The top order was brushed aside as fast bowler Michael Bates removed Michael Papps for a 19-ball duck then immediately accounted for Stephen Murdoch, who also did not trouble the scores.
Left-arm spinner Bruce Martin got in on the action to bowl Josh Brodie for 22 before collecting the scalp of captain Grant Elliott for 11 to leave the Firebirds teetering.
But Woodcock and Franklin responded to the challenge and produced a face saving stand of 115 for the fifth wicket before the latter edged behind off action man Andre Adams.
Elliott held back the declaration until Woodcock raised three figures for the fifth time at this level, the milestone coming at a good clip as it consumed 189 minutes and 175 balls, and featured 11 fours and one six.
Allrounder Adams had earlier produced the fireworks with the bat to thrash his way to 79 not out off only 54 deliveries.
He had resumed this morning on 27, with Colin de Grandhomme at the other end on 43 and the Aces at 284 for seven.
These two could not be separated, with de Grandhomme finishing 61 not out and Adams was also unconquered after belting seven fours and four sixes in 72 highly entertaining minutes.
Day 2: No play on day two at Lincoln
Rain meant that not a ball was bowled at two of the three venues on the scheduled second day of third round matches, at Rangiora and Lincoln.
At Lincoln, the Auckland Aces are 284 for seven in their first innings, a total heavily dependent on opener Tim McIntosh’s 104, with Colin de Grandhomme set to resume on 43 alongside Andre Adams on 27.
Day 1: McIntosh finds his touch for Aces
Tim McIntosh rediscovered his touch to shore up the Auckland Aces with a battling century in Plunket Shield action today.
The former international was the difference between respectability and potential embarrassment for the Aces, who had their hands full on the first day of a third round match against the Wellington Firebirds on Bert Sutcliffe Oval at Lincoln.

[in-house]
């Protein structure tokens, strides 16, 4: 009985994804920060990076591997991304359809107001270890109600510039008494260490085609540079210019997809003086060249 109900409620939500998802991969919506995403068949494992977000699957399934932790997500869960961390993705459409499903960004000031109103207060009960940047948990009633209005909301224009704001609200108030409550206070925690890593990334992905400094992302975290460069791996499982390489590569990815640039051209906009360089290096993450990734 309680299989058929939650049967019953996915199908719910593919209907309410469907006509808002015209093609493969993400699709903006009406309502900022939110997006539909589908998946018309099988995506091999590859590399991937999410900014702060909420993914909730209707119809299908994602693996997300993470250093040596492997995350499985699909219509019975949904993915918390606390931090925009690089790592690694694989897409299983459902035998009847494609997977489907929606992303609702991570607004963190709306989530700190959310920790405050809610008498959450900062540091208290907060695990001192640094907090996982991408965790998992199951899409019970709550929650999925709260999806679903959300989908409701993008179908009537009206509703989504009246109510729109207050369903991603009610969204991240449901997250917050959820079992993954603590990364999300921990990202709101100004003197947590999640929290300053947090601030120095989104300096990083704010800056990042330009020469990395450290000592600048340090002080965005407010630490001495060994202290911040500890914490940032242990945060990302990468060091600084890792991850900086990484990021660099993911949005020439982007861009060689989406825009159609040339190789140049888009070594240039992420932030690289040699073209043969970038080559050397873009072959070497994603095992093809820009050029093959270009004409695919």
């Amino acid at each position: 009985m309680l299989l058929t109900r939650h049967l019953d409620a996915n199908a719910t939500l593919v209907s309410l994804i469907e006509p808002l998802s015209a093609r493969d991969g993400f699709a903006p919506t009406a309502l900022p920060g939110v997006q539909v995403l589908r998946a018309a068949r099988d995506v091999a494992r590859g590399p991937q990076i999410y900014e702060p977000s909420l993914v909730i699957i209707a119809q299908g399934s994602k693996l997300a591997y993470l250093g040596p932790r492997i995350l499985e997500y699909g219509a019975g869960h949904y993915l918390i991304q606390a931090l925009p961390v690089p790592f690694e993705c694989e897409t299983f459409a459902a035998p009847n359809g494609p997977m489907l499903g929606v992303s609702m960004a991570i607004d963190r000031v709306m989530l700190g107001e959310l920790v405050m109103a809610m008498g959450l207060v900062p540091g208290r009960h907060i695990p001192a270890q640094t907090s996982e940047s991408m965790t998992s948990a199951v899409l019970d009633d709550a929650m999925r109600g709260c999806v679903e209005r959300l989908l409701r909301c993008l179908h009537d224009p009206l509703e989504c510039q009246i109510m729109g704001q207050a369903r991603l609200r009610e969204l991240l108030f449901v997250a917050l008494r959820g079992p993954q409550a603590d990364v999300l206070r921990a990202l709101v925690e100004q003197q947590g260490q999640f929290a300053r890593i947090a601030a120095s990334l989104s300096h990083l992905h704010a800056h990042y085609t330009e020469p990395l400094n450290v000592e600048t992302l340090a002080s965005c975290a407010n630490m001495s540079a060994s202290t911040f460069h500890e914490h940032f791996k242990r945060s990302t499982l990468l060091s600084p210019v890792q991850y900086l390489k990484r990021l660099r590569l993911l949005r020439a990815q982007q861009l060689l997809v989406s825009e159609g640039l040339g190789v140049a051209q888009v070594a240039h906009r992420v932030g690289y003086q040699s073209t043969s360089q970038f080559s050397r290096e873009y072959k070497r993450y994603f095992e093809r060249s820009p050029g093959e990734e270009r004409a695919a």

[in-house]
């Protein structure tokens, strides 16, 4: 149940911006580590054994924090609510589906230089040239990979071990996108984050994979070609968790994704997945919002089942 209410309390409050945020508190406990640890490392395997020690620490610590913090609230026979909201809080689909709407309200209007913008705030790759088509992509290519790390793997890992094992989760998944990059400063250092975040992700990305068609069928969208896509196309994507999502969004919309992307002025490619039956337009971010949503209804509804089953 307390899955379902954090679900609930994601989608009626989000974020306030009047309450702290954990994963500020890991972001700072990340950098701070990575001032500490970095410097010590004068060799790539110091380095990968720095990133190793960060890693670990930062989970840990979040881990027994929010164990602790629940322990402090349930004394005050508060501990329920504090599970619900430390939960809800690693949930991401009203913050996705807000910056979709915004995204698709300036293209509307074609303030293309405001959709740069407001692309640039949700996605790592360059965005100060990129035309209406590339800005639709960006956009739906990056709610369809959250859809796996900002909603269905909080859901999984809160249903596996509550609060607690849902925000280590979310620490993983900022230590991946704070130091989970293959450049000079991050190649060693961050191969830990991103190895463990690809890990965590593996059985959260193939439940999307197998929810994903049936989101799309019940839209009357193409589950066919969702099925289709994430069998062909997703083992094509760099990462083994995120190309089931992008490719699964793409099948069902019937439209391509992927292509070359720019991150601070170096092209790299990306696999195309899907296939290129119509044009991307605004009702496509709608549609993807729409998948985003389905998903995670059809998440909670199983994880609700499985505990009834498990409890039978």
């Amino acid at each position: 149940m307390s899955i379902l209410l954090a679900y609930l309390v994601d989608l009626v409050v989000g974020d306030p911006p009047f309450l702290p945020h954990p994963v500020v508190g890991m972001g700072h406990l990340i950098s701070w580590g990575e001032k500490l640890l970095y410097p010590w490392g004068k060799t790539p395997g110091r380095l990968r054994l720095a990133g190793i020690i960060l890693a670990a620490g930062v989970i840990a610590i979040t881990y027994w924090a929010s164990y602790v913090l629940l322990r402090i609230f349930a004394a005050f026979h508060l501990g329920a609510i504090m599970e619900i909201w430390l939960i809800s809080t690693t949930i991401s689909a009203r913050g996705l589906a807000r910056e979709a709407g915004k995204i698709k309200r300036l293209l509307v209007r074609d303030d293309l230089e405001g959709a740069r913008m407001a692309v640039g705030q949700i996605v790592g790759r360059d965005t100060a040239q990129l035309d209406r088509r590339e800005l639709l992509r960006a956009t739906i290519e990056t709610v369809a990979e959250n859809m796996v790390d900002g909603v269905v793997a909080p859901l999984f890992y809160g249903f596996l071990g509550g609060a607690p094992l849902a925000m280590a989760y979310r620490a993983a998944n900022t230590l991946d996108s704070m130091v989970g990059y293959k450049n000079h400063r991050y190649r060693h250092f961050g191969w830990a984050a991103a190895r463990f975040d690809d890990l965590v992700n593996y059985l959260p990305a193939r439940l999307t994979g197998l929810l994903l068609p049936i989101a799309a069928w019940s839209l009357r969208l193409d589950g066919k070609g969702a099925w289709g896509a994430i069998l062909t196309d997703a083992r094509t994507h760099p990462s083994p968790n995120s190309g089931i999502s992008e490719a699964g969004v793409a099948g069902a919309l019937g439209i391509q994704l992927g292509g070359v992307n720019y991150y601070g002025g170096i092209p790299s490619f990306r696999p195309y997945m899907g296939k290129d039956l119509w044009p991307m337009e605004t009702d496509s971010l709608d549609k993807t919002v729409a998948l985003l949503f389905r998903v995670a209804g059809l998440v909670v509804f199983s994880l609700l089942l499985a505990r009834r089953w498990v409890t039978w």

The 31-year-old former test opener grafted for a tick under five hours for his 104, providing the major resistance act as the Aces reached 284 for seven by the close.
It marked a timely return to form for the languid left-hander, whose four previous visits to the crease this summer had rewarded him with just 27 runs.
The Firebirds did a fine containment job all day to restrict the scoring rate, a scenario which suited McIntosh just fine.
Not one to be hurried anyway, he was happy to put his head down as his 17th first-class century was ticked off in 296 minutes, during which he faced 232 balls and hit 13 boundaries.
There was no such solidity at the other end and by the time McIntosh was deceived by offspinner Jeetan Patel the Aces had crawled their way to 182 for five.
Kyle Mills and Colin de Grandhomme then put on a neat 50 for the sixth wicket, a partnership which ended when left-arm quick Andy McKay had Mills caught by wicketkeeper Joe Austin-Smellie for 37.
De Grandhomme is set to resume tomorrow morning on 43 alongside Andre Adams, who produced some late fireworks to muscle his way to 27 not out off just nine balls.